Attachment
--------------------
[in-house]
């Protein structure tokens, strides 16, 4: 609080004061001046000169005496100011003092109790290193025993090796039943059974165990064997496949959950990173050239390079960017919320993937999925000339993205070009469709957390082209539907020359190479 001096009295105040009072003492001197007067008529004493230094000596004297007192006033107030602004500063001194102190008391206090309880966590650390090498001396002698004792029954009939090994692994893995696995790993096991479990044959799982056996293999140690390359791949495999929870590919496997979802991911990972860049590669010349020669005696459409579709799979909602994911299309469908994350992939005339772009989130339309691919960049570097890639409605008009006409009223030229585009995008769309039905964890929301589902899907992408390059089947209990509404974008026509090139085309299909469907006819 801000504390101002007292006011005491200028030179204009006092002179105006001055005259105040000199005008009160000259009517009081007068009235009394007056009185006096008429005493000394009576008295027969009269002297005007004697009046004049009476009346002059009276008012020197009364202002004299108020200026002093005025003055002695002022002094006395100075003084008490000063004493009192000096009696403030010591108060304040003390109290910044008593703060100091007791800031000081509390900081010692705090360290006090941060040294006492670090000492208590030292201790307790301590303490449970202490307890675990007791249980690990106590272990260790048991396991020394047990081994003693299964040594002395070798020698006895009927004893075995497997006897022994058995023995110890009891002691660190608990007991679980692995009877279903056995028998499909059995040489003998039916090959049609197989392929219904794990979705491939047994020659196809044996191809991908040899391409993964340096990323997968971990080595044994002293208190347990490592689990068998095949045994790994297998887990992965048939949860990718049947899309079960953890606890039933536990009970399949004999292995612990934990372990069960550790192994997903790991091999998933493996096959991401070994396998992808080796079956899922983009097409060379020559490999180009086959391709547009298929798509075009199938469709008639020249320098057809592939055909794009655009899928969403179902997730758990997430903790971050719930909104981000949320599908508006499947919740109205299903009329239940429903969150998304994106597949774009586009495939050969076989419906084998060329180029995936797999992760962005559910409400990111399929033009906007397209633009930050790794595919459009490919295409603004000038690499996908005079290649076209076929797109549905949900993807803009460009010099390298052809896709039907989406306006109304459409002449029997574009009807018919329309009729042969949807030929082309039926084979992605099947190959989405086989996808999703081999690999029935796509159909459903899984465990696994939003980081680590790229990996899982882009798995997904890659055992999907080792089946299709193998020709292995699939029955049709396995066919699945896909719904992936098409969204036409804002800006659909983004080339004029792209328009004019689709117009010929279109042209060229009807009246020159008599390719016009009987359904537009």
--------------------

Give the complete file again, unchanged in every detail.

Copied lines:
[in-house]
């Protein structure tokens, strides 16, 4: 609080004061001046000169005496100011003092109790290193025993090796039943059974165990064997496949959950990173050239390079960017919320993937999925000339993205070009469709957390082209539907020359190479 001096009295105040009072003492001197007067008529004493230094000596004297007192006033107030602004500063001194102190008391206090309880966590650390090498001396002698004792029954009939090994692994893995696995790993096991479990044959799982056996293999140690390359791949495999929870590919496997979802991911990972860049590669010349020669005696459409579709799979909602994911299309469908994350992939005339772009989130339309691919960049570097890639409605008009006409009223030229585009995008769309039905964890929301589902899907992408390059089947209990509404974008026509090139085309299909469907006819 801000504390101002007292006011005491200028030179204009006092002179105006001055005259105040000199005008009160000259009517009081007068009235009394007056009185006096008429005493000394009576008295027969009269002297005007004697009046004049009476009346002059009276008012020197009364202002004299108020200026002093005025003055002695002022002094006395100075003084008490000063004493009192000096009696403030010591108060304040003390109290910044008593703060100091007791800031000081509390900081010692705090360290006090941060040294006492670090000492208590030292201790307790301590303490449970202490307890675990007791249980690990106590272990260790048991396991020394047990081994003693299964040594002395070798020698006895009927004893075995497997006897022994058995023995110890009891002691660190608990007991679980692995009877279903056995028998499909059995040489003998039916090959049609197989392929219904794990979705491939047994020659196809044996191809991908040899391409993964340096990323997968971990080595044994002293208190347990490592689990068998095949045994790994297998887990992965048939949860990718049947899309079960953890606890039933536990009970399949004999292995612990934990372990069960550790192994997903790991091999998933493996096959991401070994396998992808080796079956899922983009097409060379020559490999180009086959391709547009298929798509075009199938469709008639020249320098057809592939055909794009655009899928969403179902997730758990997430903790971050719930909104981000949320599908508006499947919740109205299903009329239940429903969150998304994106597949774009586009495939050969076989419906084998060329180029995936797999992760962005559910409400990111399929033009906007397209633009930050790794595919459009490919295409603004000038690499996908005079290649076209076929797109549905949900993807803009460009010099390298052809896709039907989406306006109304459409002449029997574009009807018919329309009729042969949807030929082309039926084979992605099947190959989405086989996808999703081999690999029935796509159909459903899984465990696994939003980081680590790229990996899982882009798995997904890659055992999907080792089946299709193998020709292995699939029955049709396995066919699945896909719904992936098409969204036409804002800006659909983004080339004029792209328009004019689709117009010929279109042209060229009807009246020159008599390719016009009987359904537009």